The Australia Council joins the United Nations Educational, Scientific and Cultural Organisation (UNESCO) to celebrate World Poetry Day on 21 March.
UNESCO declared World Poetry Day in 1999 citing poetry’s unique ability to capture the creative spirit of the human mind and the poetry’s capacity to provide all individuals, as well as whole societies, with the opportunity to discover and assert their identity.
This annual celebration is an important moment to recognise Australian poets, who continue to contribute to the growing canon of significant Australian poetry. It is a time to celebrate the impact of living legends such as David Malouf alongside the work of Dorothy Porter and classics such as the poetry of Banjo Patterson. Although we may not often reflect on it publicly, poetry is core to our identity as a nation and to us as individuals.
Poetry continues to be written and performed, published and exhibited across Australia using both traditional formats and new technology. Poetry is read and listened to by people of all ages – bush poets continue to be popular and at the same time innovative standup performance poets entertain, challenge and excite.
The Australia Council supports poets through grants to individuals and to publishers as well as peak bodies. It also invests in literary magazines which publish poetry and that sometimes provide the spring board for professional careers. The Australia Council provides support for poets to tour and to appear widely at Writers Festivals both nationally and internationally. Today we acknowledge the contribution poets make to the culture of Australia and to reaffirm our commitment to support excellence in the field.
Crucially, UNESCO World Poetry Day is also a day for us to acknowledge the role of poets around the world who are unable to speak openly and freely and who strive to build a better world.
Australia Council for the Arts
Some thoughts about this indispensible form:
Angelo Loukakis, Executive Director, Australian Society Authors
‘It is fair to say that Australian poetry has experienced a renaissance over the past three or four decades. Poetry continues to be published in print form, with digital media providing new means for its dissemination. In this time Australian poets have produced among the most inventive, imaginative, stimulating indeed profound poetry anywhere in the world. Poetry is read, taught, spoken, as it should be – even if there is always scope for more and better. The work we see today reinforces that poetry is one of the great native arts of our culture, while providing every good reason for its building international readership.’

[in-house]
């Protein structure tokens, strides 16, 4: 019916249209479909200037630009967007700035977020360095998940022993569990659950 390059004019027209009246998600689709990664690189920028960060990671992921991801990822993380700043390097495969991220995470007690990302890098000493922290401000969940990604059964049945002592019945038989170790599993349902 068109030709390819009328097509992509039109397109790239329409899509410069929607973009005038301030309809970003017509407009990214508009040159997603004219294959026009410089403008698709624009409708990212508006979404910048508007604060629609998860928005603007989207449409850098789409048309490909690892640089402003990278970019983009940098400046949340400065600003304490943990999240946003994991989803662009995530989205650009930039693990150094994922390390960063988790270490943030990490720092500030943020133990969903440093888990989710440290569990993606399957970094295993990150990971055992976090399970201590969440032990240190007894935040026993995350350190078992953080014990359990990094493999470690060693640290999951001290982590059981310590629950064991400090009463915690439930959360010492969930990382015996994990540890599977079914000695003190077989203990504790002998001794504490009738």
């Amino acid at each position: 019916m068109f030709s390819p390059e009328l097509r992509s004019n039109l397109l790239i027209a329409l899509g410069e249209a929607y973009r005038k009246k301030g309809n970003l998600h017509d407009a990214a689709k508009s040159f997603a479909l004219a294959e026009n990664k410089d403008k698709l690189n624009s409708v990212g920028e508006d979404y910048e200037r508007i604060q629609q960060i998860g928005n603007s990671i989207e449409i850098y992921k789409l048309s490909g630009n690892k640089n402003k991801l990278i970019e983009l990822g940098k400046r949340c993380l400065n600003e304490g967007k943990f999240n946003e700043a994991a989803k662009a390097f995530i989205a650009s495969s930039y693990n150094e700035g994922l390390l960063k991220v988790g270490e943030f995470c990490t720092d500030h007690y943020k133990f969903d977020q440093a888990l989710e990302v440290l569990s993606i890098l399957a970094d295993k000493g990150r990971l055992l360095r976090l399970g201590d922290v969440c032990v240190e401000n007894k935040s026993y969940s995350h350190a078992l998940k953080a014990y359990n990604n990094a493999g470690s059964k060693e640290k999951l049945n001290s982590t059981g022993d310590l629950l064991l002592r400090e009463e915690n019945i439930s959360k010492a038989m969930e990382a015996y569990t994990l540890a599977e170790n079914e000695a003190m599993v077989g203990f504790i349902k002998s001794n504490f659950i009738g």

Chris Wallace-Crabbe, Poet
‘Poetry distils and condenses the thoughts of a community. We think of how Dorothea McKellar memorialised us as “a sunburnt country” or a “wide brown land”; or how Judith Wright displayed our cultural mingling of deciduous and evergreen in her poem, “South of My Days”; Les Murray evokes our historical richness in the play of his huge vocabulary; bushranger ballads captured a rebellious spirit; While John Shaw Neilson gave meaning to the Wimmera.
‘I like the cheek of A.D. Hope’s remark when asked in an interview what poets do for Australia. He replied, “They justify its existence”. And poetry surrounds our early lives from nursery rhymes on: it alerts us to the vibrancy of language.
‘Poetry is everywhere, if we take note of its full range. For me, it keeps the possibilities of our language(s) alive.’
Provided by Poetry Australia.
Nell White, Director, Poetry Australia
‘There is no doubt that poetry is a vibrant art form in this country. It thrives in lounge rooms, cafes, and pubs around country. Last year alone Australian Poetry publicised nearly 1,000 public poetry events and we know that this represents the tip of the iceberg. And of course the digital age provides both poets and poetry exciting opportunities and new frontiers to explore for both performance and publishing.’